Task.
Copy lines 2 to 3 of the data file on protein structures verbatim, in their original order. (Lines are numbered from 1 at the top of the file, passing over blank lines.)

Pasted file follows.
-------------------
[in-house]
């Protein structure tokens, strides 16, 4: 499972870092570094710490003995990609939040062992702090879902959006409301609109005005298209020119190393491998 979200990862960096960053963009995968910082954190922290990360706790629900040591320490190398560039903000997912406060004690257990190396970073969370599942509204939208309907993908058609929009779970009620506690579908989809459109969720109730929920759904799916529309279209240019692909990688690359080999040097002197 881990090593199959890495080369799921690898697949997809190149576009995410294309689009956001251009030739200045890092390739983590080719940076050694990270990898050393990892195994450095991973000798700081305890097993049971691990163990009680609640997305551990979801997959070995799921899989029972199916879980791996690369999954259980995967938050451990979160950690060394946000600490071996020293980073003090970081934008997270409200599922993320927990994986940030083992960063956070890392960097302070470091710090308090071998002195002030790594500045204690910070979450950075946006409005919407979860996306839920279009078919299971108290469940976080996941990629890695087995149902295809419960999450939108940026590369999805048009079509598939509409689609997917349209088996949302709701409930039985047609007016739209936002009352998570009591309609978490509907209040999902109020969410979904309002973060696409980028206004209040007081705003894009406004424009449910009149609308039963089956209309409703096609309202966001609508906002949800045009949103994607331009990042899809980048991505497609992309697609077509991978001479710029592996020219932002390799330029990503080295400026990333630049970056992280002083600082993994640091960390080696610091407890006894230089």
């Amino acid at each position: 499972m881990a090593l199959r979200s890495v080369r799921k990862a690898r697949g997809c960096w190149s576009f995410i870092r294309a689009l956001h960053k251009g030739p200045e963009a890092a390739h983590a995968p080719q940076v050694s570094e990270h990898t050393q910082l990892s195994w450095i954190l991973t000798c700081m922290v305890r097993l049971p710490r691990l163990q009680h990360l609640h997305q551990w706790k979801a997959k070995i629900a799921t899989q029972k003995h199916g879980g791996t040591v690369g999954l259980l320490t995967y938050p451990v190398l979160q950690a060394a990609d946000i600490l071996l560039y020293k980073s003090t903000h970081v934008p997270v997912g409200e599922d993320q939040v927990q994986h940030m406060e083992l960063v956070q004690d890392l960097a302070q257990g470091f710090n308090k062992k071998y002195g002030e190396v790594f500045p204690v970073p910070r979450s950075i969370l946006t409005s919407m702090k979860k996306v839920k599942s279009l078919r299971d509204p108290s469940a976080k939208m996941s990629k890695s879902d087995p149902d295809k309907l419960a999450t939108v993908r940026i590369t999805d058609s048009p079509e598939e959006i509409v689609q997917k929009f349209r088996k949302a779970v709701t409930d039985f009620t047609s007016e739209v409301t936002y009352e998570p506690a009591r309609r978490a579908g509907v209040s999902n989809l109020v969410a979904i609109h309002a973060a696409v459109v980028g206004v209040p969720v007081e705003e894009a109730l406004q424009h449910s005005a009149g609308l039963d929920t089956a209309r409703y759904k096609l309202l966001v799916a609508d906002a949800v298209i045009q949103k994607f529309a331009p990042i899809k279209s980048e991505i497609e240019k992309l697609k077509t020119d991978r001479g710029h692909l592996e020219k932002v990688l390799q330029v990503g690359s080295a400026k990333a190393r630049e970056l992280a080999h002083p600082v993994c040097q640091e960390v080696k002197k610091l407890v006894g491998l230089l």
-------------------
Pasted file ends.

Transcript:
């Protein structure tokens, strides 16, 4: 499972870092570094710490003995990609939040062992702090879902959006409301609109005005298209020119190393491998 979200990862960096960053963009995968910082954190922290990360706790629900040591320490190398560039903000997912406060004690257990190396970073969370599942509204939208309907993908058609929009779970009620506690579908989809459109969720109730929920759904799916529309279209240019692909990688690359080999040097002197 881990090593199959890495080369799921690898697949997809190149576009995410294309689009956001251009030739200045890092390739983590080719940076050694990270990898050393990892195994450095991973000798700081305890097993049971691990163990009680609640997305551990979801997959070995799921899989029972199916879980791996690369999954259980995967938050451990979160950690060394946000600490071996020293980073003090970081934008997270409200599922993320927990994986940030083992960063956070890392960097302070470091710090308090071998002195002030790594500045204690910070979450950075946006409005919407979860996306839920279009078919299971108290469940976080996941990629890695087995149902295809419960999450939108940026590369999805048009079509598939509409689609997917349209088996949302709701409930039985047609007016739209936002009352998570009591309609978490509907209040999902109020969410979904309002973060696409980028206004209040007081705003894009406004424009449910009149609308039963089956209309409703096609309202966001609508906002949800045009949103994607331009990042899809980048991505497609992309697609077509991978001479710029592996020219932002390799330029990503080295400026990333630049970056992280002083600082993994640091960390080696610091407890006894230089």
């Amino acid at each position: 499972m881990a090593l199959r979200s890495v080369r799921k990862a690898r697949g997809c960096w190149s576009f995410i870092r294309a689009l956001h960053k251009g030739p200045e963009a890092a390739h983590a995968p080719q940076v050694s570094e990270h990898t050393q910082l990892s195994w450095i954190l991973t000798c700081m922290v305890r097993l049971p710490r691990l163990q009680h990360l609640h997305q551990w706790k979801a997959k070995i629900a799921t899989q029972k003995h199916g879980g791996t040591v690369g999954l259980l320490t995967y938050p451990v190398l979160q950690a060394a990609d946000i600490l071996l560039y020293k980073s003090t903000h970081v934008p997270v997912g409200e599922d993320q939040v927990q994986h940030m406060e083992l960063v956070q004690d890392l960097a302070q257990g470091f710090n308090k062992k071998y002195g002030e190396v790594f500045p204690v970073p910070r979450s950075i969370l946006t409005s919407m702090k979860k996306v839920k599942s279009l078919r299971d509204p108290s469940a976080k939208m996941s990629k890695s879902d087995p149902d295809k309907l419960a999450t939108v993908r940026i590369t999805d058609s048009p079509e598939e959006i509409v689609q997917k929009f349209r088996k949302a779970v709701t409930d039985f009620t047609s007016e739209v409301t936002y009352e998570p506690a009591r309609r978490a579908g509907v209040s999902n989809l109020v969410a979904i609109h309002a973060a696409v459109v980028g206004v209040p969720v007081e705003e894009a109730l406004q424009h449910s005005a009149g609308l039963d929920t089956a209309r409703y759904k096609l309202l966001v799916a609508d906002a949800v298209i045009q949103k994607f529309a331009p990042i899809k279209s980048e991505i497609e240019k992309l697609k077509t020119d991978r001479g710029h692909l592996e020219k932002v990688l390799q330029v990503g690359s080295a400026k990333a190393r630049e970056l992280a080999h002083p600082v993994c040097q640091e960390v080696k002197k610091l407890v006894g491998l230089l």